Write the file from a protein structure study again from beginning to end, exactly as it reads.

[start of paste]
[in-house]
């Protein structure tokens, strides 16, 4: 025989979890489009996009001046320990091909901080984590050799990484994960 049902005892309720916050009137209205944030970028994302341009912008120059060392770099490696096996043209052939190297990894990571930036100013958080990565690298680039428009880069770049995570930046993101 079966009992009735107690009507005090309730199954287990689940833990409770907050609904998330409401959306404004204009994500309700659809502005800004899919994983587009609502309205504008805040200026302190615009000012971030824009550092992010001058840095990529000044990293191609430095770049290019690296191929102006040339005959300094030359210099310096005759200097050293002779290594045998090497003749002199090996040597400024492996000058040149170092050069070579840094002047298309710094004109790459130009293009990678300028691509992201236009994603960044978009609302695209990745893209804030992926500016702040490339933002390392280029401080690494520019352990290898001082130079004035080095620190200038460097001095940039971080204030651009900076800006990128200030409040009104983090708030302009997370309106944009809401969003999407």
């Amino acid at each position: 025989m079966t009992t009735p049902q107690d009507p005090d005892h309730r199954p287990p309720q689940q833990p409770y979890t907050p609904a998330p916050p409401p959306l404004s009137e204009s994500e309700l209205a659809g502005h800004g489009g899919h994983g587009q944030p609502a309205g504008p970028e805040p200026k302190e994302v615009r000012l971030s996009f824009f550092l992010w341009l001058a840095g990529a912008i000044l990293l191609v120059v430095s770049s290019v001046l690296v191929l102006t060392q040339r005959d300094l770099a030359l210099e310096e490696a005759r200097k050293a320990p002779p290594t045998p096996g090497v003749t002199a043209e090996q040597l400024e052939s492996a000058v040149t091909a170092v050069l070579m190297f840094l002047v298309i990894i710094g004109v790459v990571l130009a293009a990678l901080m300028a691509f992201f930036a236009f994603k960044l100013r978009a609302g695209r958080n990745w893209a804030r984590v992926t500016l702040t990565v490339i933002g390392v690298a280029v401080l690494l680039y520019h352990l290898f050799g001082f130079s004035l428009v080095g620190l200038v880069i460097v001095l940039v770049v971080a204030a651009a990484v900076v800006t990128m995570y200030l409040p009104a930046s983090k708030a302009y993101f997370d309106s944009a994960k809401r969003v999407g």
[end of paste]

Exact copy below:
[in-house]
């Protein structure tokens, strides 16, 4: 025989979890489009996009001046320990091909901080984590050799990484994960 049902005892309720916050009137209205944030970028994302341009912008120059060392770099490696096996043209052939190297990894990571930036100013958080990565690298680039428009880069770049995570930046993101 079966009992009735107690009507005090309730199954287990689940833990409770907050609904998330409401959306404004204009994500309700659809502005800004899919994983587009609502309205504008805040200026302190615009000012971030824009550092992010001058840095990529000044990293191609430095770049290019690296191929102006040339005959300094030359210099310096005759200097050293002779290594045998090497003749002199090996040597400024492996000058040149170092050069070579840094002047298309710094004109790459130009293009990678300028691509992201236009994603960044978009609302695209990745893209804030992926500016702040490339933002390392280029401080690494520019352990290898001082130079004035080095620190200038460097001095940039971080204030651009900076800006990128200030409040009104983090708030302009997370309106944009809401969003999407």
């Amino acid at each position: 025989m079966t009992t009735p049902q107690d009507p005090d005892h309730r199954p287990p309720q689940q833990p409770y979890t907050p609904a998330p916050p409401p959306l404004s009137e204009s994500e309700l209205a659809g502005h800004g489009g899919h994983g587009q944030p609502a309205g504008p970028e805040p200026k302190e994302v615009r000012l971030s996009f824009f550092l992010w341009l001058a840095g990529a912008i000044l990293l191609v120059v430095s770049s290019v001046l690296v191929l102006t060392q040339r005959d300094l770099a030359l210099e310096e490696a005759r200097k050293a320990p002779p290594t045998p096996g090497v003749t002199a043209e090996q040597l400024e052939s492996a000058v040149t091909a170092v050069l070579m190297f840094l002047v298309i990894i710094g004109v790459v990571l130009a293009a990678l901080m300028a691509f992201f930036a236009f994603k960044l100013r978009a609302g695209r958080n990745w893209a804030r984590v992926t500016l702040t990565v490339i933002g390392v690298a280029v401080l690494l680039y520019h352990l290898f050799g001082f130079s004035l428009v080095g620190l200038v880069i460097v001095l940039v770049v971080a204030a651009a990484v900076v800006t990128m995570y200030l409040p009104a930046s983090k708030a302009y993101f997370d309106s944009a994960k809401r969003v999407g």